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Young Activists Making the World a Better Place


Now more than ever, girls are changing the world in big and small ways. Speaking up and making a difference is a great way for young people to feel empowered, even while scary events happen in the world around them. Read about these real girls who are making the world a better place.

Gitanjali R. saw a problem and built something to help fix it.

When eleven-year-old Gitanjali found out that thousands of people in Flint, Michigan were drinking water contaminated with lead, even though city officials had told them it was safe, she was determined to help.

“Water is a valuable resource,” she says. “It was shocking to see how many people, including kids my age, were affected by this huge, huge problem.” She researched the topic. Then she came up with an idea to create an inexpensive and easy-to-use water testing device.

She brainstormed designs, drawing her device on paper. Then she built a model with cardboard. She worked in a room at her house that is devoted to homework and science projects.

Gitanjali entered her idea in a contest for young scientists. As one of ten finalists, she worked with a mentor to transform her idea into a working device, which won the contest.

Girl reading Joss Book

Sarah Q. is changing the world right from her home.

Sarah and her little brother, Liam, love animals. “That’s why we’re so close,” she says. Together, they play with their dog, Cooper. Liam also likes to help squirt Sarah’s horse, Monkey, with a hose.

“He laughs a lot when the animals are around,” Sarah says. Recently, the thirteen-year-old worked at a summer camp that pairs therapy animals and kids who have disabilities, like Liam, who has Down syndrome. Therapy animals often provide comfort to kids with disabilities. “Petting, brushing, and leading an animal around makes Liam feel good,” she says.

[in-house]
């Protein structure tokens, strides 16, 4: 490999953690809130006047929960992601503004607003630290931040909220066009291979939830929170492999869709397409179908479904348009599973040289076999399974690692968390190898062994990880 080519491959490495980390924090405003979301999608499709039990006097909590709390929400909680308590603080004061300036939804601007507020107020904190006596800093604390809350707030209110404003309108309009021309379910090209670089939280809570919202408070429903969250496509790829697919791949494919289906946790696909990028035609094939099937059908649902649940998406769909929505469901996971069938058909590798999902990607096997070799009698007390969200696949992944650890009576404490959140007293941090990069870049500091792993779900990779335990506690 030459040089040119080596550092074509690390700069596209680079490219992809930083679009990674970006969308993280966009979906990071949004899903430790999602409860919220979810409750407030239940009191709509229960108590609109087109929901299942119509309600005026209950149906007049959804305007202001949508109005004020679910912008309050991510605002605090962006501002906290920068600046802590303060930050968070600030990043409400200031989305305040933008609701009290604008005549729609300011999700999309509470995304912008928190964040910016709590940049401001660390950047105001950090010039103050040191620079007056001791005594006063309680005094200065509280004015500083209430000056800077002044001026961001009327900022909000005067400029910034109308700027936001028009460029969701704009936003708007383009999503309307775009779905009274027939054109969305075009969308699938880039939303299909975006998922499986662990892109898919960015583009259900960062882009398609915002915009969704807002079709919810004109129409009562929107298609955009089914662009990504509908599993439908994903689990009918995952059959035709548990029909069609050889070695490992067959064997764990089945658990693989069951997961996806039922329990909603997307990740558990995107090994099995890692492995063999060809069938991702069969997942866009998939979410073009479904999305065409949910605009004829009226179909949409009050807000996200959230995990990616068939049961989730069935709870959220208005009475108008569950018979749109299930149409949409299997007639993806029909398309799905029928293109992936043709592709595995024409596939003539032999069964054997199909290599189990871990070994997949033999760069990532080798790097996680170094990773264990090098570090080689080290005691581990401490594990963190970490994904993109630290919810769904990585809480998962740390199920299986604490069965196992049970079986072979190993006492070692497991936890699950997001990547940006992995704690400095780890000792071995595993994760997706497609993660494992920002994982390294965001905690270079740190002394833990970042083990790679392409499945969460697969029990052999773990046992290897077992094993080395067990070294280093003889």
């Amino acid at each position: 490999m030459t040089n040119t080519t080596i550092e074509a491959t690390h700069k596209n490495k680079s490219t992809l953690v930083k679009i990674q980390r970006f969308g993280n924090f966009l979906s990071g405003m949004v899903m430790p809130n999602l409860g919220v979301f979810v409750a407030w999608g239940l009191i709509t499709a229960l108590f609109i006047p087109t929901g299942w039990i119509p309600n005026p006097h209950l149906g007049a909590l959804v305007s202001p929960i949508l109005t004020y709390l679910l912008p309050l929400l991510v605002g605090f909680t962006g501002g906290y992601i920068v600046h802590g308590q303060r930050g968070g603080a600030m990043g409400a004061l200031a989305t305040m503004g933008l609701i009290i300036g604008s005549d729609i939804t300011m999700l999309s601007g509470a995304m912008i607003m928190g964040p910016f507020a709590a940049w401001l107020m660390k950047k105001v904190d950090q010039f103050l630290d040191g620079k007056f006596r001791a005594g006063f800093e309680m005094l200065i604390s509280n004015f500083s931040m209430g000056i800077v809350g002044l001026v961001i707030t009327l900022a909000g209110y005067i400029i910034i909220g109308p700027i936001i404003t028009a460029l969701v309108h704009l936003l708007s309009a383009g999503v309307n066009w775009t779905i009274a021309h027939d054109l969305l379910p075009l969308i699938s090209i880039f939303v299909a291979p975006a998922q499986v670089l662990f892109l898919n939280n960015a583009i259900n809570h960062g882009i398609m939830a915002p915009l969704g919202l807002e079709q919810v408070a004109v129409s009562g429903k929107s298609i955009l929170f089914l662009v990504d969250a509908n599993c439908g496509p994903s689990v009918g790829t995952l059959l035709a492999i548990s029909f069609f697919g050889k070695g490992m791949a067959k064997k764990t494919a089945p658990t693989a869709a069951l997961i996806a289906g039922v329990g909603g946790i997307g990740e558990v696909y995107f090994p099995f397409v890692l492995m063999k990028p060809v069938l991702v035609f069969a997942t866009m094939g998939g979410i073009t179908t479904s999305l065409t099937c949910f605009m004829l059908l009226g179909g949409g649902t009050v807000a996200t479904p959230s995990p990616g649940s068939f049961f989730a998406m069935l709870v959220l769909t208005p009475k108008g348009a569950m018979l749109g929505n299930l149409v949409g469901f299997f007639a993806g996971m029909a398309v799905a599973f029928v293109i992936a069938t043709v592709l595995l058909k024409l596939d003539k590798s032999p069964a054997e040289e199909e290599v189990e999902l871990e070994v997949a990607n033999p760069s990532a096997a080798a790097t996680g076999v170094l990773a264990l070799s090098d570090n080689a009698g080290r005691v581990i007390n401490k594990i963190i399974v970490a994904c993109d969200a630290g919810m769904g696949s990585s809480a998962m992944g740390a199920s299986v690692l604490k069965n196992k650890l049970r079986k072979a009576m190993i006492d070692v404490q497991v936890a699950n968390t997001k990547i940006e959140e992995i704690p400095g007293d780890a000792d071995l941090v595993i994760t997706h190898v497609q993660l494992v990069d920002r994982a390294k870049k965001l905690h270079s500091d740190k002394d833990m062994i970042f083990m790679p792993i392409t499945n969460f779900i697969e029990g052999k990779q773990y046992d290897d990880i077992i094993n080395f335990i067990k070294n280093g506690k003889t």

Sarah loved the camp so much that she started researching therapy animals so she could train her own. She saved more than $1,000 by babysitting and working at the camp. Then she convinced her parents to bring home a special miniature donkey.

“As soon as I saw Jupiter, I knew he was the one,” she recalls. “He was so cute and gentle.” Now Sarah is training Jupiter to do tasks he’ll need to perform as a therapy animal, like wearing a halter, standing quietly for brushing, and ignoring noise.

“Sometimes he’s stubborn—he is a donkey, after all. But he’s so sweet and gentle,” Sarah says. “He loves it when the kids rub his ears.”

Naja and Suri S. helped after a disaster.

After ten-year-old Naja and her eight-year-old sister Suri heard about the destruction in the Bahamas after a hurricane, they wanted to help, especially because their great-grandma lives there. The violent storm had ripped homes apart, including blowing the roof off their great-grandmother’s house. “I felt scared because we didn’t know if Grammy was OK,” Naja says. Their great-grandma was OK, but the girls wanted to help others who weren’t.

The two sisters got busy helping long-distance. They emptied their piggy banks to help buy bottled water and tarps. After the supplies were delivered to the island, the girls continued to help.

Naja raised money to buy blankets. Suri held a toy drive at school. Their older brother collected clothes. Over the holidays, their family drove to Florida and then took a boat to the island. They delivered six crates of toys, 100 blankets, and 60 boxes of clothes and other supplies. Naja enjoyed handing out the donated items to island residents. “It was nice to see them smile,” she says.

Suri says she loved helping with her family. “All the kids’ toys were destroyed, and Christmas was coming,” she says. “I’m only eight years old and I felt like I made a big difference.”

For more ideas about how your girl can make a difference in the world, check out A Smart Girl’s Guide: Making a Difference written by Melissa Seymour and illustrated by Stevie Lewis. ©2020 American Girl.
©2020 American Girl. All American Girl marks are trademarks of American Girl.

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